New Source for “Embryonic” Stem Cells
Not all “embryonic” stem cells are obtained by killing human embryos. In November 2007, scientists announced the development of a technique for reprogramming skin cells to act like embryonic stem cells. The reprogrammed cells, called induced pluripotent stem cells, or iPSCs, are able to mature into any other kind of cell in the body. This new advance may eliminate the ethical dilemma of destroying embryos for scientific research.
So far, iPSCs seem to behave exactly like embryonic stem cells derived from embryos. Like embryonic stem cells, they cause tumor formation and tissue rejection. However, they do provide a way for scientists to study the way embryonic stem cells behave — without destroying human lives in the process.
Unfortunately, the development of iPSCs has not reduced the fervor of some scientists to experiment on cells derived from the bodies of very young human beings.
The Trouble with Cloning
Embryos for research are likely to be obtained by human cloning, a process that involves collecting human eggs from female donors. Already, newspapers on college campuses carry ads offering substantial stipends for young women to donate their eggs.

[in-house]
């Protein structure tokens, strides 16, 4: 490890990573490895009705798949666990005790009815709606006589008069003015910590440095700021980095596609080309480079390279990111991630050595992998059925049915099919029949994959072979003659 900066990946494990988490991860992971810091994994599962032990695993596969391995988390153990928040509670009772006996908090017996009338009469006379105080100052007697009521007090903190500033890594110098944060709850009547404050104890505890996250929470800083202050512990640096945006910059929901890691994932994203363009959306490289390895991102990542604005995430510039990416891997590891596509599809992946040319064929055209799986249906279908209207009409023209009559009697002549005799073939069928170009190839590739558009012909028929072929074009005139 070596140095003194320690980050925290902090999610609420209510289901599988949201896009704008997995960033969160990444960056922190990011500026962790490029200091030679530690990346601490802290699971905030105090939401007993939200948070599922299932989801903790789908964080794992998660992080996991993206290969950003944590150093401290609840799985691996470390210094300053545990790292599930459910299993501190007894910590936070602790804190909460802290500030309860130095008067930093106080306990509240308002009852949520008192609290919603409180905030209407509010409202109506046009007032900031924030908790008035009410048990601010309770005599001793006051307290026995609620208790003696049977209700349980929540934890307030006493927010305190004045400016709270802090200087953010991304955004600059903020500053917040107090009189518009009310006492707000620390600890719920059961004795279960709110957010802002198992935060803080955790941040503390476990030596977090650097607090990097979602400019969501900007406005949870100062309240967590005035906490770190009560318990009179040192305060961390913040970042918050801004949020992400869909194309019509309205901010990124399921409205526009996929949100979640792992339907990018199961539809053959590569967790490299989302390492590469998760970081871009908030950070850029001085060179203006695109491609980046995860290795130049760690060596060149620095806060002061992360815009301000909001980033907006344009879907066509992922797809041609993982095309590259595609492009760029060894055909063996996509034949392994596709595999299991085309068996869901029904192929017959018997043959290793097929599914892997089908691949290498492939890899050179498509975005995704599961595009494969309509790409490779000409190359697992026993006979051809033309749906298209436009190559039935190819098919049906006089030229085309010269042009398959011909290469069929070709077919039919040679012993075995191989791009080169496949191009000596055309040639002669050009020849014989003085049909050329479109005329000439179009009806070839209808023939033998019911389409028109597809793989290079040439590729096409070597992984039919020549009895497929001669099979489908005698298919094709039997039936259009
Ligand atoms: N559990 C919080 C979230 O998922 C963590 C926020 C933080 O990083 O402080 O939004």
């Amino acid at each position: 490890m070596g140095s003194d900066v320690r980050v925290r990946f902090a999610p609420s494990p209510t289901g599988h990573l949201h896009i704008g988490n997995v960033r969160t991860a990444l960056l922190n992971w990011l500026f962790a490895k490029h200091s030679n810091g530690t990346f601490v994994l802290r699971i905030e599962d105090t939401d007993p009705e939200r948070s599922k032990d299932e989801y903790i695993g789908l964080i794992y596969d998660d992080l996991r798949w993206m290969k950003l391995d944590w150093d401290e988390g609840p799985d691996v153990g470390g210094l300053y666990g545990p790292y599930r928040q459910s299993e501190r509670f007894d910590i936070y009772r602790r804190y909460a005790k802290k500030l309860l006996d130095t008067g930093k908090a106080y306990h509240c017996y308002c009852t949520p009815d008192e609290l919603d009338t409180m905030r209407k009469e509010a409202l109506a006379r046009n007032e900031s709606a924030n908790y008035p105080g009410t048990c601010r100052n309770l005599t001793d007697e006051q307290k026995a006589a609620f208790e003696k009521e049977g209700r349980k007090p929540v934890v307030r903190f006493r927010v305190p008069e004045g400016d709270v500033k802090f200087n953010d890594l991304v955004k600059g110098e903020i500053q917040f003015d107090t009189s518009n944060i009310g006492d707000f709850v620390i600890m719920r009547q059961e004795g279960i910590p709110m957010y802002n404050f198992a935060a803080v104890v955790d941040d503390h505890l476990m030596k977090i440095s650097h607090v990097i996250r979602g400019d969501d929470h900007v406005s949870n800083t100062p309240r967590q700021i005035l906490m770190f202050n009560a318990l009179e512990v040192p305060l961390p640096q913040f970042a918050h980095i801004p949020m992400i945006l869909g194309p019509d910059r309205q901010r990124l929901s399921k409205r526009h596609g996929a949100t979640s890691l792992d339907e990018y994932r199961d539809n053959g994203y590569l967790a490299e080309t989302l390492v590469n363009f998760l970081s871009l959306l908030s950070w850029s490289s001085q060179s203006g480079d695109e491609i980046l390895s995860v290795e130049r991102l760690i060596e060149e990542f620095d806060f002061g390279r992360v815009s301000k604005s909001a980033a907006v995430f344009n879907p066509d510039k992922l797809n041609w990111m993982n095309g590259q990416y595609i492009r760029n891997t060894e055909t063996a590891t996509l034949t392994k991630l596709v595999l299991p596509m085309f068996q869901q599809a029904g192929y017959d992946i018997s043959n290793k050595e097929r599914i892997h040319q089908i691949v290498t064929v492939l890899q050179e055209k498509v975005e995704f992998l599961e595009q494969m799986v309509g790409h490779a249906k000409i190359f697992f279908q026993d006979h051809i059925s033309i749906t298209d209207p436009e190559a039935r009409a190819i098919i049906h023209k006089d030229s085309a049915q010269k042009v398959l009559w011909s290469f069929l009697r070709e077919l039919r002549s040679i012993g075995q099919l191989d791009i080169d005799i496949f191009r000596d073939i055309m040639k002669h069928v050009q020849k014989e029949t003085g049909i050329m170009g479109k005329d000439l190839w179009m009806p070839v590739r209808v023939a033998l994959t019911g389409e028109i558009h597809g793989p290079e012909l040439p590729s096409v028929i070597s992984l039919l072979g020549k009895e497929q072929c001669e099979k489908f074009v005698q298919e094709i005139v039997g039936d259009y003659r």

Egg donation is an invasive procedure associated with serious potential health risks. First, injections are given to hyperstimulate the ovaries to produce an abnormally large number of eggs. Then a minor surgical procedure is performed to retrieve the eggs.
Both hyperstimulation of the ovaries and the sedation used for surgery carry health risks. In addition, the long term effect of the egg retrieval procedure has not been studied. Young women, particularly those with financial needs, are at risk for exploitation by companies seeking to profit by selling human eggs to researchers.
It is sometimes argued that cloning for the purpose of scientific research is not the same as producing human clones. In reality, the procedure is the same whether the purpose of cloning is research or reproduction.
The nucleus of the egg cell is removed and replaced with a nucleus obtained from the donor. The resulting cell is electrically stimulated to reproduce and develop into an embryo. This process is known as “somatic cell nuclear transfer” or SCNT.
An embryo produced by SCNT is identical in every way to an embryo produced by fertilization, even though no sperm is involved. If implanted in a woman’s uterus, the embryo theoretically live and grow (although this has never been done successfully). However, embryos like these are created for one purpose only—to be destroyed for scientific research.
Embryonic Stem Cell Research in Maryland
Maryland has no laws regulating cloning or embryonic stem cell research. Right now, it is not illegal for researchers to destroy human embryos obtained through in vitro fertilization, to clone human embryos for research, or even to attempt to implant cloned embryos.